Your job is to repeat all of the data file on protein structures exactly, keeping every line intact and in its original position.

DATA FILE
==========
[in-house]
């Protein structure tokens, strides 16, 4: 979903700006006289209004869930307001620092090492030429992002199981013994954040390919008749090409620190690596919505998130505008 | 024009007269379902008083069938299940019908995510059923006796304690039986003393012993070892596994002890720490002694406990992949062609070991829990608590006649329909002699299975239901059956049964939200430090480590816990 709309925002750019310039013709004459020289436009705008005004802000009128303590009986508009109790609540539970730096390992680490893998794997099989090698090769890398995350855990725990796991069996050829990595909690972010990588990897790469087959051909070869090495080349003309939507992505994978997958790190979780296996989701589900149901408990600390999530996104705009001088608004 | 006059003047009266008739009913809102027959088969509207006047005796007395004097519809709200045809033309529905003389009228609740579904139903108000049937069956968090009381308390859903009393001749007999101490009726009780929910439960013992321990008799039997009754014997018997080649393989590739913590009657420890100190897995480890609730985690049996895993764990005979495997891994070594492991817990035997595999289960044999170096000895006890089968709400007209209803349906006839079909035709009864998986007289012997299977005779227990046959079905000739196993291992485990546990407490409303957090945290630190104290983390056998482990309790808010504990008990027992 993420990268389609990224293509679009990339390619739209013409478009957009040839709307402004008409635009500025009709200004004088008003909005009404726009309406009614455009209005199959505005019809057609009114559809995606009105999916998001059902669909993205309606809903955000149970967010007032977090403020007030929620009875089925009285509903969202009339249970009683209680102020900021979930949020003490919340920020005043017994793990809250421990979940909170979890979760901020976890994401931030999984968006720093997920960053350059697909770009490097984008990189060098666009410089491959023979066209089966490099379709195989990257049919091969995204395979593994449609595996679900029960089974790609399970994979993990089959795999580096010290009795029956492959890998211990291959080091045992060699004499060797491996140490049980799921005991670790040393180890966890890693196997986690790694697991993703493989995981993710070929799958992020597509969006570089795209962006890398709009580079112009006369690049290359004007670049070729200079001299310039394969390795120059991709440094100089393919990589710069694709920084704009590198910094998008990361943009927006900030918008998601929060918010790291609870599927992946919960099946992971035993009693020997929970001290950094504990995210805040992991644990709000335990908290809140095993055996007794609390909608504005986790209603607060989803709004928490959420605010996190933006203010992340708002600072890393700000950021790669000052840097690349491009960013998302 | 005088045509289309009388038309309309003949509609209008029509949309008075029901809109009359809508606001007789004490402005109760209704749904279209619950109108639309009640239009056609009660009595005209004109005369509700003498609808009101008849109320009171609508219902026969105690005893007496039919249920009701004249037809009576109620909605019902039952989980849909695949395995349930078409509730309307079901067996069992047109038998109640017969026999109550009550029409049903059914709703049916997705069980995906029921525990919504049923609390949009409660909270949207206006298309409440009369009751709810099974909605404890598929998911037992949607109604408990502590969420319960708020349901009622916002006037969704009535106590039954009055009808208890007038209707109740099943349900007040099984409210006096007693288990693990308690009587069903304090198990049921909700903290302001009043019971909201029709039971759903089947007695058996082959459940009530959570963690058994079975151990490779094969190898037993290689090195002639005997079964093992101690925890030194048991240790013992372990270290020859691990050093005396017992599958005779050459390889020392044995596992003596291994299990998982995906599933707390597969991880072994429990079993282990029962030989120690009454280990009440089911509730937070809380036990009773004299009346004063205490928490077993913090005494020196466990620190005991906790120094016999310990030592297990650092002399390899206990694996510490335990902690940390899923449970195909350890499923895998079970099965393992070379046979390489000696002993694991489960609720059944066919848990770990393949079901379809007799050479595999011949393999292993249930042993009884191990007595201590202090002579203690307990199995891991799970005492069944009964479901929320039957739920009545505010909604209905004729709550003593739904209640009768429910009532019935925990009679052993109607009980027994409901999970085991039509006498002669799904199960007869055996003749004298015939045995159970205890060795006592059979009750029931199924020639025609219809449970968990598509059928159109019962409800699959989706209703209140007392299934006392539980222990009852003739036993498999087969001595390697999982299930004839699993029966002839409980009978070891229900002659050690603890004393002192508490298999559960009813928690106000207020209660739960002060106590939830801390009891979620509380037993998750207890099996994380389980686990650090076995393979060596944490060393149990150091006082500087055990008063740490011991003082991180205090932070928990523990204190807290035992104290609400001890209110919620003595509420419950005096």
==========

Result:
[in-house]
């Protein structure tokens, strides 16, 4: 979903700006006289209004869930307001620092090492030429992002199981013994954040390919008749090409620190690596919505998130505008 | 024009007269379902008083069938299940019908995510059923006796304690039986003393012993070892596994002890720490002694406990992949062609070991829990608590006649329909002699299975239901059956049964939200430090480590816990 709309925002750019310039013709004459020289436009705008005004802000009128303590009986508009109790609540539970730096390992680490893998794997099989090698090769890398995350855990725990796991069996050829990595909690972010990588990897790469087959051909070869090495080349003309939507992505994978997958790190979780296996989701589900149901408990600390999530996104705009001088608004 | 006059003047009266008739009913809102027959088969509207006047005796007395004097519809709200045809033309529905003389009228609740579904139903108000049937069956968090009381308390859903009393001749007999101490009726009780929910439960013992321990008799039997009754014997018997080649393989590739913590009657420890100190897995480890609730985690049996895993764990005979495997891994070594492991817990035997595999289960044999170096000895006890089968709400007209209803349906006839079909035709009864998986007289012997299977005779227990046959079905000739196993291992485990546990407490409303957090945290630190104290983390056998482990309790808010504990008990027992 993420990268389609990224293509679009990339390619739209013409478009957009040839709307402004008409635009500025009709200004004088008003909005009404726009309406009614455009209005199959505005019809057609009114559809995606009105999916998001059902669909993205309606809903955000149970967010007032977090403020007030929620009875089925009285509903969202009339249970009683209680102020900021979930949020003490919340920020005043017994793990809250421990979940909170979890979760901020976890994401931030999984968006720093997920960053350059697909770009490097984008990189060098666009410089491959023979066209089966490099379709195989990257049919091969995204395979593994449609595996679900029960089974790609399970994979993990089959795999580096010290009795029956492959890998211990291959080091045992060699004499060797491996140490049980799921005991670790040393180890966890890693196997986690790694697991993703493989995981993710070929799958992020597509969006570089795209962006890398709009580079112009006369690049290359004007670049070729200079001299310039394969390795120059991709440094100089393919990589710069694709920084704009590198910094998008990361943009927006900030918008998601929060918010790291609870599927992946919960099946992971035993009693020997929970001290950094504990995210805040992991644990709000335990908290809140095993055996007794609390909608504005986790209603607060989803709004928490959420605010996190933006203010992340708002600072890393700000950021790669000052840097690349491009960013998302 | 005088045509289309009388038309309309003949509609209008029509949309008075029901809109009359809508606001007789004490402005109760209704749904279209619950109108639309009640239009056609009660009595005209004109005369509700003498609808009101008849109320009171609508219902026969105690005893007496039919249920009701004249037809009576109620909605019902039952989980849909695949395995349930078409509730309307079901067996069992047109038998109640017969026999109550009550029409049903059914709703049916997705069980995906029921525990919504049923609390949009409660909270949207206006298309409440009369009751709810099974909605404890598929998911037992949607109604408990502590969420319960708020349901009622916002006037969704009535106590039954009055009808208890007038209707109740099943349900007040099984409210006096007693288990693990308690009587069903304090198990049921909700903290302001009043019971909201029709039971759903089947007695058996082959459940009530959570963690058994079975151990490779094969190898037993290689090195002639005997079964093992101690925890030194048991240790013992372990270290020859691990050093005396017992599958005779050459390889020392044995596992003596291994299990998982995906599933707390597969991880072994429990079993282990029962030989120690009454280990009440089911509730937070809380036990009773004299009346004063205490928490077993913090005494020196466990620190005991906790120094016999310990030592297990650092002399390899206990694996510490335990902690940390899923449970195909350890499923895998079970099965393992070379046979390489000696002993694991489960609720059944066919848990770990393949079901379809007799050479595999011949393999292993249930042993009884191990007595201590202090002579203690307990199995891991799970005492069944009964479901929320039957739920009545505010909604209905004729709550003593739904209640009768429910009532019935925990009679052993109607009980027994409901999970085991039509006498002669799904199960007869055996003749004298015939045995159970205890060795006592059979009750029931199924020639025609219809449970968990598509059928159109019962409800699959989706209703209140007392299934006392539980222990009852003739036993498999087969001595390697999982299930004839699993029966002839409980009978070891229900002659050690603890004393002192508490298999559960009813928690106000207020209660739960002060106590939830801390009891979620509380037993998750207890099996994380389980686990650090076995393979060596944490060393149990150091006082500087055990008063740490011991003082991180205090932070928990523990204190807290035992104290609400001890209110919620003595509420419950005096």